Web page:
A tutorial how to use Processing in Eclipse is available on the Processing website. The following code has been saved as file and runs succesfully as applet in Eclipse.

import processing.core.*;
public class MyFirstSketch extends PApplet{

public void setup() {
size (400,400);
public void draw() {
stroke (255);
if (mousePressed) {
line (mouseX,mouseY,pmouseX,pmouseY);

To embed the applet in a webpage, the generated MyEclipseSketch.class file was added to the Processing archive core.jar and I renamed the archive file to eclipse_sketch.jar. The html code to display the applet is very easy :

<applet code=”MyEclipseSketch.class” archive=”eclipse_sketch.jar”/>

ECLIPSE – an open development platform

Last update : June 29, 2015

Eclipse is an open source community whose projects are focused on building an open development platform comprised of extensible frameworks, tools and runtimes for building, deploying and managing software across the lifecycle. A detailed overview about the Eclipse software is available at Wikipedia.

I started a year ago to use the EUROPA version (platform 3.3) of Eclipse to develop JAVA applications for the web. I changed  later to the  release GANYMEDE (plaform 3.4.) published in june 25th, 2008. I used the IDE for Java EE Developers (163 MB) with tools for Java developers creating JEE and Web applications.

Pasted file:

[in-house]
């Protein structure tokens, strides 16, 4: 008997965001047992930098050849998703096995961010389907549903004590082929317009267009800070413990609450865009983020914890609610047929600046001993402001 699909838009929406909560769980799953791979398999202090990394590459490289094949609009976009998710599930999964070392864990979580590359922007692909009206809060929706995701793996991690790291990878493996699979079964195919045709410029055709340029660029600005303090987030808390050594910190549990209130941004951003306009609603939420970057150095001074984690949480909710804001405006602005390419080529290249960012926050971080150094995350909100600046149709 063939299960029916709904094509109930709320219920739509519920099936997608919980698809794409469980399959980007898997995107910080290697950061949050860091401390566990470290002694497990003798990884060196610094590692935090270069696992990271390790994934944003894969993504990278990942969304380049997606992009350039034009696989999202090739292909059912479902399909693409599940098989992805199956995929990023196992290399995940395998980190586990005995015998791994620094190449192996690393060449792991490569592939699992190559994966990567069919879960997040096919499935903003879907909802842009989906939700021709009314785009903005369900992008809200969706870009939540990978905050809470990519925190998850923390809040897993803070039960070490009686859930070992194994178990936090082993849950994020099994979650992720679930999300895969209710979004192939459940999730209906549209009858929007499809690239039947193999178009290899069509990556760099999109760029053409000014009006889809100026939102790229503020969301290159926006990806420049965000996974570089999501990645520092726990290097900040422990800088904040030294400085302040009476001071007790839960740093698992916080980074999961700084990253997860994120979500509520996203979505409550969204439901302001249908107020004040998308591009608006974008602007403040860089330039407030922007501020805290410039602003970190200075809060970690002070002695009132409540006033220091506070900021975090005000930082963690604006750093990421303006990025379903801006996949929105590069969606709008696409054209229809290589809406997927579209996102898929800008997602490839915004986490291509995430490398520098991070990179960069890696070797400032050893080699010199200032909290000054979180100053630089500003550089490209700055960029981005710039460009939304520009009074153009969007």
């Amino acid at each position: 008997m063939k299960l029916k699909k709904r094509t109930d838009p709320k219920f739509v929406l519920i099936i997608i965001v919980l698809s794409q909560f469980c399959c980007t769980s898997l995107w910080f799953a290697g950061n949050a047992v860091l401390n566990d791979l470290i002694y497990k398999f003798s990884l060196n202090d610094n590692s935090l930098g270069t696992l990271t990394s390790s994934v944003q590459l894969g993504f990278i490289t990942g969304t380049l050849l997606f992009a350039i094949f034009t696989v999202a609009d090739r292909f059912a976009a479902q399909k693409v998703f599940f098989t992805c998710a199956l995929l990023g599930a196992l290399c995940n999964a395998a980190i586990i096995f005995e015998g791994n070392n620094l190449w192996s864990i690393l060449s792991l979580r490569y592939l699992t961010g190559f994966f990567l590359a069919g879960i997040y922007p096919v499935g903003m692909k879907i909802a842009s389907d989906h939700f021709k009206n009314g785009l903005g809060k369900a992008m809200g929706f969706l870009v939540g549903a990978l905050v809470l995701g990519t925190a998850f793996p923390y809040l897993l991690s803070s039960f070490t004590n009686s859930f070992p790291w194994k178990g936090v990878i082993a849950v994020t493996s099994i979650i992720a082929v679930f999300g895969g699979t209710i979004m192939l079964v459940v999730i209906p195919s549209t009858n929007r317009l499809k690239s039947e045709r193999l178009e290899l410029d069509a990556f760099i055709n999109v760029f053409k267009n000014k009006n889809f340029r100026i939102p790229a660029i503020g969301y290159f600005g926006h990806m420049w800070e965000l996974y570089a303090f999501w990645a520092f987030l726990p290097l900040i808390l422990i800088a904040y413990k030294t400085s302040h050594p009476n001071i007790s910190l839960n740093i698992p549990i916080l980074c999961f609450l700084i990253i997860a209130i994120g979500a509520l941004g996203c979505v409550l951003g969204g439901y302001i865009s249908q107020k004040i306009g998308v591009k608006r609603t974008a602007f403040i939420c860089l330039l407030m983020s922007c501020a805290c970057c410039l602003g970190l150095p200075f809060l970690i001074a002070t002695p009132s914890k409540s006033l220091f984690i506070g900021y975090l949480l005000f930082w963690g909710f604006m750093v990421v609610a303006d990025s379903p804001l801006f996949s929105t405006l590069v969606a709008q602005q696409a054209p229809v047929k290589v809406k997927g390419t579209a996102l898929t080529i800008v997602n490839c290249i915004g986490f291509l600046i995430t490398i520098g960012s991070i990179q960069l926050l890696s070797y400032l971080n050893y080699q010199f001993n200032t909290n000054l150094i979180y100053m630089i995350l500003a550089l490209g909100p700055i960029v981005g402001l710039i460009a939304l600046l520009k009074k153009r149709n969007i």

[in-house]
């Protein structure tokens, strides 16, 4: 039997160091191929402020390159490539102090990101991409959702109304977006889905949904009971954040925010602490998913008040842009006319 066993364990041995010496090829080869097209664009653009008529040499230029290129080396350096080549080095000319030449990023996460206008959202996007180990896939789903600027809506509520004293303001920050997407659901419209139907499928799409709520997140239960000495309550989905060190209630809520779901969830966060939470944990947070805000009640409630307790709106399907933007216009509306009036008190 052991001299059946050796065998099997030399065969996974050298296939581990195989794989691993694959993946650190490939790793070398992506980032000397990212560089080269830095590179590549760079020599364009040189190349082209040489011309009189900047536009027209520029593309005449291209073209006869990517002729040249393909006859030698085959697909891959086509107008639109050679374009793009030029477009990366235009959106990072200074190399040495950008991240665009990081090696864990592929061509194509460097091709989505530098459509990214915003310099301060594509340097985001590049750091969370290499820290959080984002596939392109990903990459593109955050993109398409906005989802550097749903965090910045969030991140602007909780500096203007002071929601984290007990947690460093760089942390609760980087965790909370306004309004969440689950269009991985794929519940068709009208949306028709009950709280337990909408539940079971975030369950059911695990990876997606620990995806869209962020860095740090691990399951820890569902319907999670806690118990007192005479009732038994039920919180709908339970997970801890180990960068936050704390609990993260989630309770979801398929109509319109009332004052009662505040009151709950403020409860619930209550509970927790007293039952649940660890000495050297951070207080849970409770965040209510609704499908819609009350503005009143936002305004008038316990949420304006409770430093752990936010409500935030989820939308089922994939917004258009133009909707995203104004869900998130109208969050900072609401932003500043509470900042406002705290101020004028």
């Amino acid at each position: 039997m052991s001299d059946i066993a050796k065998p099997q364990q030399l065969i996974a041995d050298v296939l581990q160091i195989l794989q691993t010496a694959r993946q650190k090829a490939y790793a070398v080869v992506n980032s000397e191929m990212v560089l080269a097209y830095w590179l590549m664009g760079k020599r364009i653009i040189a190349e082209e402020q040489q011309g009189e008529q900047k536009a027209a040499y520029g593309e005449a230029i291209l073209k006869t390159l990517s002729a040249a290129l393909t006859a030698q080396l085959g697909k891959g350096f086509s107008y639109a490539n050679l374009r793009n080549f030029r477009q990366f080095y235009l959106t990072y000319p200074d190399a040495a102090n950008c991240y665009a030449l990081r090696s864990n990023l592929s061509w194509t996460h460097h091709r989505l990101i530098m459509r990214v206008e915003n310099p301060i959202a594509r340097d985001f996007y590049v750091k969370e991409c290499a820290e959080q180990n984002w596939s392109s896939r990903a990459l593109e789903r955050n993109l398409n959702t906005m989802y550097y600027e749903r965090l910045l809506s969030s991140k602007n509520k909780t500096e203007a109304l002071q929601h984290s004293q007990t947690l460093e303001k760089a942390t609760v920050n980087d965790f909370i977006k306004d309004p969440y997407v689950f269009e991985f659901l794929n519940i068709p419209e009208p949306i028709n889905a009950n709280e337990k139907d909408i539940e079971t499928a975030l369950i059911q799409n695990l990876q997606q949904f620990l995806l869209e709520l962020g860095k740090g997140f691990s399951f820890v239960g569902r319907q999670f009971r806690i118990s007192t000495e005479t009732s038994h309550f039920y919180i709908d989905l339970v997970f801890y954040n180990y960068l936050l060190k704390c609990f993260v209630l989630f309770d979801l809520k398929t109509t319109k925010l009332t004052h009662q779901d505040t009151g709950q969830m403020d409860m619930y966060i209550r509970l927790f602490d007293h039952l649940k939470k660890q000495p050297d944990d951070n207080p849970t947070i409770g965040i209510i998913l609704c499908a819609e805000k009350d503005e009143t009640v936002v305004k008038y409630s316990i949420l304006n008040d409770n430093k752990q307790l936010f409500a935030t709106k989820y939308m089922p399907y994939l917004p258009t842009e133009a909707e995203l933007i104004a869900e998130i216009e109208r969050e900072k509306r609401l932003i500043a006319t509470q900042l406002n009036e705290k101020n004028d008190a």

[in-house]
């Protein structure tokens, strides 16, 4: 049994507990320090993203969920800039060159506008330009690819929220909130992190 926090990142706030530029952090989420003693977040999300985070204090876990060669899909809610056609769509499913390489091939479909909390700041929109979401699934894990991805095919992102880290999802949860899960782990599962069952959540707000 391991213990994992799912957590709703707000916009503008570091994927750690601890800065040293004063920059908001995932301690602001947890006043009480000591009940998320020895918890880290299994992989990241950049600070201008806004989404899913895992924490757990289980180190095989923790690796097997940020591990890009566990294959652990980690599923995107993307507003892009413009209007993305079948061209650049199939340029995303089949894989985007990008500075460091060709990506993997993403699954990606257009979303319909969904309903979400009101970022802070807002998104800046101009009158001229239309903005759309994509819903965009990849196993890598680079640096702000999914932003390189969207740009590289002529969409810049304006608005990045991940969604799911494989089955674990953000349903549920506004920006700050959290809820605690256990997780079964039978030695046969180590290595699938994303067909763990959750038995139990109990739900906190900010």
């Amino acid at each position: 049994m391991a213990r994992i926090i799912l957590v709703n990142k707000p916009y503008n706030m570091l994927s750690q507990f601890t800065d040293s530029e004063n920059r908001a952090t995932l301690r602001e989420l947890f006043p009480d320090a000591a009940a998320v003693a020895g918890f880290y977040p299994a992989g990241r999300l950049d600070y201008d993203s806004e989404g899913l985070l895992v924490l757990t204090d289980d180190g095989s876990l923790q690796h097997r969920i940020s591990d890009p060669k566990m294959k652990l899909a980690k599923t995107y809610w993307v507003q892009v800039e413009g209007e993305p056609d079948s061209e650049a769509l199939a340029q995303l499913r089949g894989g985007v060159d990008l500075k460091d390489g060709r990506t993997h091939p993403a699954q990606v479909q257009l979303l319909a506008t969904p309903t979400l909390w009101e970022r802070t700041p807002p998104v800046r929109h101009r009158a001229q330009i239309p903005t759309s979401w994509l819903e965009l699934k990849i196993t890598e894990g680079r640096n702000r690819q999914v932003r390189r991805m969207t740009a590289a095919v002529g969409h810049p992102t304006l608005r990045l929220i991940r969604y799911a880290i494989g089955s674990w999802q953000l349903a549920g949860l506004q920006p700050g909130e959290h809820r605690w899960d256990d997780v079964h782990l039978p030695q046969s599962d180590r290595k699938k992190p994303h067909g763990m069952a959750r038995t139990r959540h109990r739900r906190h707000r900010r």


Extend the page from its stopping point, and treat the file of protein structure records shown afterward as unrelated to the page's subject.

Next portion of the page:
A tutorial how to create servlets with Eclipse has been published on the Java Tips website. A french tutorial about servlets and jsp pages with Eclipse and Tomcat is available at the website of Serge Tahé (Maître de conférences en Informatique à l’université d’Angers). Another useful tutorial about Struts (méthode de développement gérée par l’Apache Software Foundation qui a pour but de fournir un cadre standard de développement d’applications web en Java respectant l’architecture dite MVC : Modèle – Vue – Contrôleur ) has been edited by the same author.

Other interesting tutorials are listed below :

To integrate my existing Java projects in Eclipse, I created a new Java Project in the Eclipse Workspace, copied the folder with the source files in this new project folder and executed the file – refresh menu.

The Eclipse platform is also used for Android developments, a preconfigured ECLIPSE version is included in the Google Android SDK.

In the context of the OFUR project, I installed in late June 2015 the new Eclipse Mars version (4.5) with the Javascript Development Tools (from the Web, XML, JavaEE and OSGi section), the Eclipse Web Developer Tools and the jshint Tools.

I added my signature files ida_dsa and ida_rsa to the SSH2 settings in the Eclipse – Window – Preferences – General -Network Connections – SSH2 menu. I accepted the default location for the workspace (users/mbarnig/workspace) and for the local GIT repository (users/mbarnig/git) in the Eclipse – Window – Preferences – Team – Git menu.

To checkout the original code for the DICOM Web Viewer (DWV),  I entered the HTTPS clone URL of the DWV Github front page to the Git Repository in the Eclipse – Window – Show View – Others – Git menu, clicked the Clone a Git Repository action and selected the master branch to start the download of the source code.

The DWV tree was loaded into the local DWV repository. In the root source folder the file eclipse.epf (Eclipse Process Framework Project) produces a customizable software process enginering framework. I imported the .epf file with the menu File – Import – General – Preferences.